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Sunday, July 29, 2012

Christian Self-Control (Matthew 23.25-26)

Sermon by:Robert Austell
July 29, 2012
Some Music Used
Prelude: Concerto in A Minor (Mvt. 3) (Walker Austell, piano) (Miller)
Song of Praise: "Prince of Peace" (Imboden/Rhoton)
Song of Praise: "The Stand" (refrain) (Houston)
The Word in Music: "Rooftops" (a capella choir) (Jesus Culture, arr. Youngblood)
Offering of Music: "The Stand" (refrain) (Houston)
Hymn of Sending: "Take My Life"

"Christian Self-Control: a fruit of the Spirit"
(Left-click to play; or right-click to save)
Text: Matthew 11:28-30

**Sermon audio is also accessible as a free podcast in iTunes - search for "Good Shepherd Sermons or Robert Austell"**

Today’s sermon will be short to make some room for the youth testimonies, but we are continuing our series on the fruits of the Spirit, those character traits developed by God's Spirit in all who believe, for the sake of making God known to the world.

Today we are looking at self-control and we turn again to the teaching of Jesus to better understand what is meant by this term.  We are returning to the “eight woes” we looked at two weeks ago… the “curses” or implications Jesus pronounced on the scribes and Pharisees and all who live outside God’s will.  I walked us through those eight messages then and won’t repeat them now, but we will focus today on the sixth curse, in which Jesus warns of cleaning up on the outside without facing our sin on the inside.

What is Self-Control? (v. 25)

You might wonder where I get self-control out of these two verses.  I get it from one of the two sins Jesus gives as examples of the internal sin that creates the hypocrisy of the scribes and Pharisees.  Those two sins are “robbery” and “self-indulgence.”  It strikes me that the second one, self-indulgence, is the opposite of self-control.

One reason I think it is helpful to think about this fruit-in-reverse is that it can be hard to exert more self-control.  Often, it is something that we are blind to.  But, if we think about places and ways in which we indulge ourselves, it might be easier to see where we can cut back, show restraint, focus on others, and so on.  And that would be showing self-control!

It turns out, too, that the two sins Jesus names are related.  Robbery and self-indulgence: they are both selfish sins that seek to put our needs and wants above those of others.  In the case of self-indulgence, it is an over-focus on our own needs and wants.  In the case of robbery, we are actually taking something away from another person.  Those distinctions may also provide some insight into what self-control looks like.  It is a temporary or enduring denial of self; but more than that, it helps re-orient us away from self and towards others in a Great Commandment kind of way.  It is when we are not slaves to our needs and wants that we can really focus on the question of what it looks like to love God and love others.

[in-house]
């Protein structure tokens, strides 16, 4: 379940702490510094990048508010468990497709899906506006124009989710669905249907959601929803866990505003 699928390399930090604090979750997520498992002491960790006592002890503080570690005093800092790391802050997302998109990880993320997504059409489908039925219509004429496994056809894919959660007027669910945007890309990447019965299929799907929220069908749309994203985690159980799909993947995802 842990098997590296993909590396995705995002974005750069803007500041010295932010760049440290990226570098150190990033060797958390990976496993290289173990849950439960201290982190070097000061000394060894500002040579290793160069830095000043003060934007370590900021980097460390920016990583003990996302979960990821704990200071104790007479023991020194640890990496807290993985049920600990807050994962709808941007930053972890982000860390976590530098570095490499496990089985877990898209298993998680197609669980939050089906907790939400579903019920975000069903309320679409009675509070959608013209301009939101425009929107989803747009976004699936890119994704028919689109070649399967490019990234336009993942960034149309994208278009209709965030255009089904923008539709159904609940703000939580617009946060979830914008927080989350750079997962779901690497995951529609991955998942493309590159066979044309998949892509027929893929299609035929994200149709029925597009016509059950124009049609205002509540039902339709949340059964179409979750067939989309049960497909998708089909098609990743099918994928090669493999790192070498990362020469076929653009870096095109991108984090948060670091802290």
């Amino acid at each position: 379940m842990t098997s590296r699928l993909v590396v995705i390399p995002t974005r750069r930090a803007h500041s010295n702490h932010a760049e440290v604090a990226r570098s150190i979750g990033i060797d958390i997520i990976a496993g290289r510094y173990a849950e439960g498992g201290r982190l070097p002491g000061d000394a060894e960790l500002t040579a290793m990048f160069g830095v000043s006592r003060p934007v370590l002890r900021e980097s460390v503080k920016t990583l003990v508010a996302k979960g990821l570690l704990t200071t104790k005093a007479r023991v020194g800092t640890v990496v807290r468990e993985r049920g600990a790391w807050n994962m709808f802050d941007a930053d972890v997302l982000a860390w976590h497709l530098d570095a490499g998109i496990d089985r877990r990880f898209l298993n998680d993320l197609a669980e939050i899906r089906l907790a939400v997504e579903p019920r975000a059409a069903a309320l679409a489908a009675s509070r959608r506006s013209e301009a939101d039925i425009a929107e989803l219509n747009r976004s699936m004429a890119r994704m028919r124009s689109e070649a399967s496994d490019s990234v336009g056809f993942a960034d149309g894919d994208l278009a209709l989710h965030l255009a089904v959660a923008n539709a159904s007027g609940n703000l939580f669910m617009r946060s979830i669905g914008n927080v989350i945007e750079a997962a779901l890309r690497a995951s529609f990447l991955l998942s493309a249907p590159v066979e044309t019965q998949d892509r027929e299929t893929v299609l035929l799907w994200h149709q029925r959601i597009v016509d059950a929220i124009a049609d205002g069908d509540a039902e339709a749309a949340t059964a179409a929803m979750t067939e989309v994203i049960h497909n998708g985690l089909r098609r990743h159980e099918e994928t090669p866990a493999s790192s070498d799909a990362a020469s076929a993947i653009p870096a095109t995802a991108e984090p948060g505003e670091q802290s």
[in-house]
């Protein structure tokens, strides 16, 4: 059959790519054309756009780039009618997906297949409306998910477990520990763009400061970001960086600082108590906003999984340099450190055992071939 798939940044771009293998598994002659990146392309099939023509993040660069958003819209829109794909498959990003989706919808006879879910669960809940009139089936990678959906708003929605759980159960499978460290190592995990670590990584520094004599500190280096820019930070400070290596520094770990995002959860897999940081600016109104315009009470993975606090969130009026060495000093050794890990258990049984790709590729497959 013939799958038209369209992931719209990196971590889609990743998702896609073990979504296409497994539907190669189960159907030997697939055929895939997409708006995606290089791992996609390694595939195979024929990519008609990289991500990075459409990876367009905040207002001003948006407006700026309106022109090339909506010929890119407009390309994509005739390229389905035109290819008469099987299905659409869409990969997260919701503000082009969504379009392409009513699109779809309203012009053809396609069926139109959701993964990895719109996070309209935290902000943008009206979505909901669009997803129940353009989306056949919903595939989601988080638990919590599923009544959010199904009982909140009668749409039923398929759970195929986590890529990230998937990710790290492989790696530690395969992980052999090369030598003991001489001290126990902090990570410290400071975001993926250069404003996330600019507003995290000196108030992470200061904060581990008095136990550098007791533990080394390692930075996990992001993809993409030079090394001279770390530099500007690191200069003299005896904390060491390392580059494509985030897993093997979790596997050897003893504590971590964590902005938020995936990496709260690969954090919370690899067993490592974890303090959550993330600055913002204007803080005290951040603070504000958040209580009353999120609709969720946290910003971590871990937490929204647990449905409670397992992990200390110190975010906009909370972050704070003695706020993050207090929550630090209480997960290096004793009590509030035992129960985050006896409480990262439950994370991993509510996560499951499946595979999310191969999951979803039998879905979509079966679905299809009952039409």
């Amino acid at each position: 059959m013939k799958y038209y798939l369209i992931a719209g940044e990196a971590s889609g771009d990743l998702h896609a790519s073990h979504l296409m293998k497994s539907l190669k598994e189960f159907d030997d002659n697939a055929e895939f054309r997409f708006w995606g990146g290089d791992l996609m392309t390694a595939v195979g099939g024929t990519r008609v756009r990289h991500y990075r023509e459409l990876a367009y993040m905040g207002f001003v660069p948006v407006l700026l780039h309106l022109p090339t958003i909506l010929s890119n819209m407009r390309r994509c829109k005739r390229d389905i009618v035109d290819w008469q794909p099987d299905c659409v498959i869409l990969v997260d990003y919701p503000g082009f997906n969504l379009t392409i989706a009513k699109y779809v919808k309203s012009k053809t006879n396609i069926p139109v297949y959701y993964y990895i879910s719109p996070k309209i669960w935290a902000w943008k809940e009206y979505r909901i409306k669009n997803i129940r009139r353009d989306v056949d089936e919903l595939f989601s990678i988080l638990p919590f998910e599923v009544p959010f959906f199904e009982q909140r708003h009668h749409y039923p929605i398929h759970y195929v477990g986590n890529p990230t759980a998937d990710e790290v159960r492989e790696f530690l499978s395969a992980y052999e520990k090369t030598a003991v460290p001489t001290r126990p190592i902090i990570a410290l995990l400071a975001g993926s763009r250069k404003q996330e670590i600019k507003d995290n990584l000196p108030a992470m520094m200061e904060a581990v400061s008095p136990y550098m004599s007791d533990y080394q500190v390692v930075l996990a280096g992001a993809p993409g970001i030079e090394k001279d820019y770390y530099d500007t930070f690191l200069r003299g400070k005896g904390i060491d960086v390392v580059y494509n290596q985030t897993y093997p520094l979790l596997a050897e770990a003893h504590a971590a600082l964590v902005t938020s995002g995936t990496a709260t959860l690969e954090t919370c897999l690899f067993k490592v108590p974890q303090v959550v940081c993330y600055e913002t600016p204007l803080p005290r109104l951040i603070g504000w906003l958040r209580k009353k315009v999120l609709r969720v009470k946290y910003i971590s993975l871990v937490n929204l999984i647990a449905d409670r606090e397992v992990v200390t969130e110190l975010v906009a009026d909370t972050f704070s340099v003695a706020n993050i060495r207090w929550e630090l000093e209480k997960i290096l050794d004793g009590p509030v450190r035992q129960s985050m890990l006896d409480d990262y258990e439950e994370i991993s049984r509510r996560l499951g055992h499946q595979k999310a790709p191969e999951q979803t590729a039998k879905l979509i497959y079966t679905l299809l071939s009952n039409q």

So, if you look at the problem Jesus names in this verse, it starts with a pre-occupation with how others see me on the outside, wrapped around a pre-occupation with self on the inside.  Self-control turns all that inside out and looks towards God and others. 

Can I Grow in Self-Control? (v. 26)

In these verses, Jesus describes some of the practical steps we can take, with the Holy Spirit’s direction, to grow in self-control.  It’s there in verse 26: “first clean the inside of the cup and of the dish.”  In other words, repent and turn from the internal sins of self and the spiritual growth will follow in due course.  What is repentance?  It is simply acknowledgement of sin – in this case, “God, I’ve been really focused on myself”; and asking God for help – “Help me focus more on you and others.”  And God's promise is to forgive and clean us up from the inside out, like Jesus describes here.

Jesus adds the result of that kind of acknowledgement and repentance: “the outside…may become clean also.”  Rather than being spit-and-polished Sunday Christians, we will be the kind of loved and forgiven ones that are so much more authentic and real.

And by way of reminder, that is the work of the Holy Spirit through these fruits… that we may then bear witness to God to the world.  It’s not a “Hey, look at me!” kind of witness, but a more authentic demonstration of what God has done in my life.  That is both winsome and compelling.

In just a few moments we will pray the Prayer of Confession that we usually pray after the message.  If, like me, you need God to do this kind of interior work, I invite you to dig in extra hard as we pray those words together and then hear the assurance of God’s forgiveness.  Amen.

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